All shine brightly, but one year in particular stands out from all the others—1952, the year I met and married Janie, the mother of my children—Janie, my wife and my life.

In January of 1952 a Navy troop transport ship docked in San Francisco, two weeks after departing Japan. Among the military personnel debarking was a 19-year-old Air Force sergeant, six-feet tall (minus five inches), with a soaking-wet weight of 110 pounds. That young man was my mother’s youngest son, returning after 22 months with the Fifth Air Force in Japan and Korea.

I arrived in Japan in April 1950, two months before the start of the Korean conflict in June of that year—I spent seven months at Yokota Air Base near Tokyo and Itazuke Air Base near Fukuoka, a city on the southern island of Kyushu. The next 15 months were spent in Korea at the height of the war, with assignments to airfields at Taegu in the south and Kimpo in the north, near Seoul, the capital of South Korea. I had intermittent stays at Nagoya and Brady Field in Japan (Brady Field is a strong candidate for a future post). My time in Nagoya became necessary when the Chinese army overran Teagu in the winter of 1950—my outfit left the air base in considerable haste—at least as fast as we could in a heavily loaded transport plane, a vintage Gooney Bird (C-47). We drew fire from advancing Chinese communist troops on takeoff, but managed to remain airborne and completed the flight to Brady Field in Japan.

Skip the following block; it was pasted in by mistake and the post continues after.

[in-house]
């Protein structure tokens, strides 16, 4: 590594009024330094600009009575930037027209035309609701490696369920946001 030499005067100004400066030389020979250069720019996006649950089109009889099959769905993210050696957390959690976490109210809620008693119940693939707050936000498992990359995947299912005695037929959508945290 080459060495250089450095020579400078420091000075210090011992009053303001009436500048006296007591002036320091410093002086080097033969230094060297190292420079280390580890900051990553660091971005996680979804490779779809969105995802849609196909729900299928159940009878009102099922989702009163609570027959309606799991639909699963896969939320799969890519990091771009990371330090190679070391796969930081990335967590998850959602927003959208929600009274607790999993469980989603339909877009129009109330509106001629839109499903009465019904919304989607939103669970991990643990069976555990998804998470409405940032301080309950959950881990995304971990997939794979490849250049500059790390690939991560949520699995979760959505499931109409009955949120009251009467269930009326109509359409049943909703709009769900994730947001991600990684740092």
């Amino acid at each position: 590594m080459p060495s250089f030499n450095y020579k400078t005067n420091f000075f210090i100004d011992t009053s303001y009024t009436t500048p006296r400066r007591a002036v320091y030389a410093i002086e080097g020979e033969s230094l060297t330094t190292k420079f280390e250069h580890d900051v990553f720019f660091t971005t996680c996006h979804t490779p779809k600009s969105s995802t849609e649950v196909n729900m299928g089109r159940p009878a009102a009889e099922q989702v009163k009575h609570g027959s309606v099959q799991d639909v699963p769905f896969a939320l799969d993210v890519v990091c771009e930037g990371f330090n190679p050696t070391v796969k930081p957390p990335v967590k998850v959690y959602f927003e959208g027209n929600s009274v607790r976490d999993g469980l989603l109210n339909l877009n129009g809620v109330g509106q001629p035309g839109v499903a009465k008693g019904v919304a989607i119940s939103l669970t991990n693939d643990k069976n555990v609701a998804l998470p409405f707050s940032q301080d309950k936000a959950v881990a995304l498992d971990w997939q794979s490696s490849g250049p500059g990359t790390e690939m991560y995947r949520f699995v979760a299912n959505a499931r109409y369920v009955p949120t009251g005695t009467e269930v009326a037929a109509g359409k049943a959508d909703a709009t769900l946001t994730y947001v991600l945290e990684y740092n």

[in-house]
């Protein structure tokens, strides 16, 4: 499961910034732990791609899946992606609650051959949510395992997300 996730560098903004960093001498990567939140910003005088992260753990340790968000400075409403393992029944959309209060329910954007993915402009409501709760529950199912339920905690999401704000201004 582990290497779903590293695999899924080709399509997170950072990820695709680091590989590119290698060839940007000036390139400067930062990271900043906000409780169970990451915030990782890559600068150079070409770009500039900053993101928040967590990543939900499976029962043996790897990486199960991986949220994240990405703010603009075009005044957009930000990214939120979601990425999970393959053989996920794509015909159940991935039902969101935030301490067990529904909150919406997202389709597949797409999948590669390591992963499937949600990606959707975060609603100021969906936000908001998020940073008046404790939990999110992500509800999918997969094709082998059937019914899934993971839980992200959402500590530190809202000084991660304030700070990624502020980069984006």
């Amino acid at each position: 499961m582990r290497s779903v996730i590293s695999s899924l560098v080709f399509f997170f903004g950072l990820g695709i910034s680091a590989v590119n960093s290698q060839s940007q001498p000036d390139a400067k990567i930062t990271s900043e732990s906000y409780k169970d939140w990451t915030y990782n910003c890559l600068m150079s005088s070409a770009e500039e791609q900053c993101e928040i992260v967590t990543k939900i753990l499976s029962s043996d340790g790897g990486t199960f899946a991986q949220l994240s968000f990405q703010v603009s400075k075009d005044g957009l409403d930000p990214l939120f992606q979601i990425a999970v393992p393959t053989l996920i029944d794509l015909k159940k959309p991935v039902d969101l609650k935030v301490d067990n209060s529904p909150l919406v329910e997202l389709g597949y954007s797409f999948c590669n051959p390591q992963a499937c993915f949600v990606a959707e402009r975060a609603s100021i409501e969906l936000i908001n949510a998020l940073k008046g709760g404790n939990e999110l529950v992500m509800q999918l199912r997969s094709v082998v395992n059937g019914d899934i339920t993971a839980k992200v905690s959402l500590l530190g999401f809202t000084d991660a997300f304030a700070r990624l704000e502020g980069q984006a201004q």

This “squad” pictured below in the fall of 1951 had just returned from a combat assignment well beyond the outer perimeter of Kimpo Air Base. A group of Chinese soldiers had been spotted “advancing on the airfield,” and we, along with other similar groups of freedom fighters, were dispatched to counter their advance (I kid you not!). Ours was a 10-man squad, but only four responded to the call to arms. Although we were undermanned, we were heavily armed and ready for any encounter—we each had a carbine, each loaded with 15 rounds of .30 caliber ammunition (once again, I kid you not!).

I’m the tall, handsome Gregory Peck look-alike on the right (I never did get the straps on my backpack straightened out). The Ted Danson look-alike on my right is not Ted Danson, and the man on the left, Chief Many-Stripes, is our squad leader, a retread who was called out of retirement to help win the war. He was also our tent chief until one night in the winter of 1951 when, to avoid going out into the snow he peed in our water bucket. He had an affinity for strong drink which he daily demonstrated, and he claimed that was what made him do it—we tossed the drunk and the peed-in bucket into a snowbank and relieved him of his tent-chief duties. The fourth member of our squad (second from left) was called Swede, a garrulous sort who owned and played—relentlessly and poorly—an accordion with several missing keys. He also accompanied himself with song and never refused my request to play and sing “Danny Boy,” my favorite refrain, rendered softly in an Irish brogue. Go figure!